© Photo: Christa Appel

The caricatures burned in wood by Sany (Samuel Nyholm) from Denmark are found on many walls in Marl as well as in Münster.

bye:myself - Sany (Samuel Nyholm), Marginal Frieze / Fallande ting
Sany (Samuel Nyholm): Marginal Frieze / Fallande ting
© Skulptur Projekte 2017, Photo: Henning Rogge

In the middle of all these nice things, on the ground floor of the horrible concrete town hall, there is the Sculpture Museum “Glaskasten” that actually is – like its name suggests – a glass box. They have a very interesting permanent collection and amazing temporary exhibits. Complementing the brouhaha about the Skulptur Projekte 2017, they show some witty objects on loan from the LWL Kunsthalle in Münster.

bye:myself: Skulpturmuseum Glaskasten
Dominique Gonzalez-Foerster: “11 Fragments from “Roman de Münster””
Skulptur Projekte 2007 / 2017
Alighiero Boetti and Michael Asher

And in the basement there is a collection of many, many prototypes of sculptures that were submitted for the Skulptur Projekte in the past and present. A superb overview.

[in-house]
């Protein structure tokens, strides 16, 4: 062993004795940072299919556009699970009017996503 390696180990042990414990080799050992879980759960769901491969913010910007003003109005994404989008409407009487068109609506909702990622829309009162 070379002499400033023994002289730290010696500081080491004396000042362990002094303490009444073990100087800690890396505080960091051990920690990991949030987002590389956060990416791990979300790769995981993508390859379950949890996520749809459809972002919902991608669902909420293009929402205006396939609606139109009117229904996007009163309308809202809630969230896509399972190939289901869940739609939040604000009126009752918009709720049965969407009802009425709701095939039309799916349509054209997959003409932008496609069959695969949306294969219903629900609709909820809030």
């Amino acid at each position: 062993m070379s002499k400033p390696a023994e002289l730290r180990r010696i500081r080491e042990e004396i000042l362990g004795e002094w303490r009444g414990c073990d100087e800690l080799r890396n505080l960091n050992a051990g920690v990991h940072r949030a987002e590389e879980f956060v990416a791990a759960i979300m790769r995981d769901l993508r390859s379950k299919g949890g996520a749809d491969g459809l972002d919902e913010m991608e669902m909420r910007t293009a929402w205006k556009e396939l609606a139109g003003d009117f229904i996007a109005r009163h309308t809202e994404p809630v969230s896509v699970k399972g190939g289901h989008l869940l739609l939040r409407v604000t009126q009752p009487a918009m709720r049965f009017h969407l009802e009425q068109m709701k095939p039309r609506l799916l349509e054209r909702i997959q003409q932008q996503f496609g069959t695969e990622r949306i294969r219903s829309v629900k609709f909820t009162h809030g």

Prototypes at the Skulptur Museum Glaskasten
Enthralling overview of sculpture prototypes in the basement of the Skulptur Museum Glaskasten.

During the event, that started on June 10 and goes on till October 1, there is a special shuttle bus between the two
cities, but it’s a very limited service: exclusively on Sundays,
starting at Münster at 10 a.m. and going back from Marl at 2 p.m., which
gives you three hours in Marl; that’s a lot. I took the train.

 bye:myself - Cosima von Bonin + Tom Burr, Benz Bonin Burr
Cosima von Bonin and Tom Burr: “Benz Bonin Burr”
Watch out, Henry Moore! The young generation of wild and free artists might pack your sculpture in the big black wooden crate and move it away in no time.

The low loader is standing at the backside of the LWL Kunstmuseum, the central point of the Skulptur Projekte. Here you get all the information you might need, next door you can rent a bike or catch the shuttle bus to Marl.
© Skulptur Projekte 2017, Photo: Henning Rogge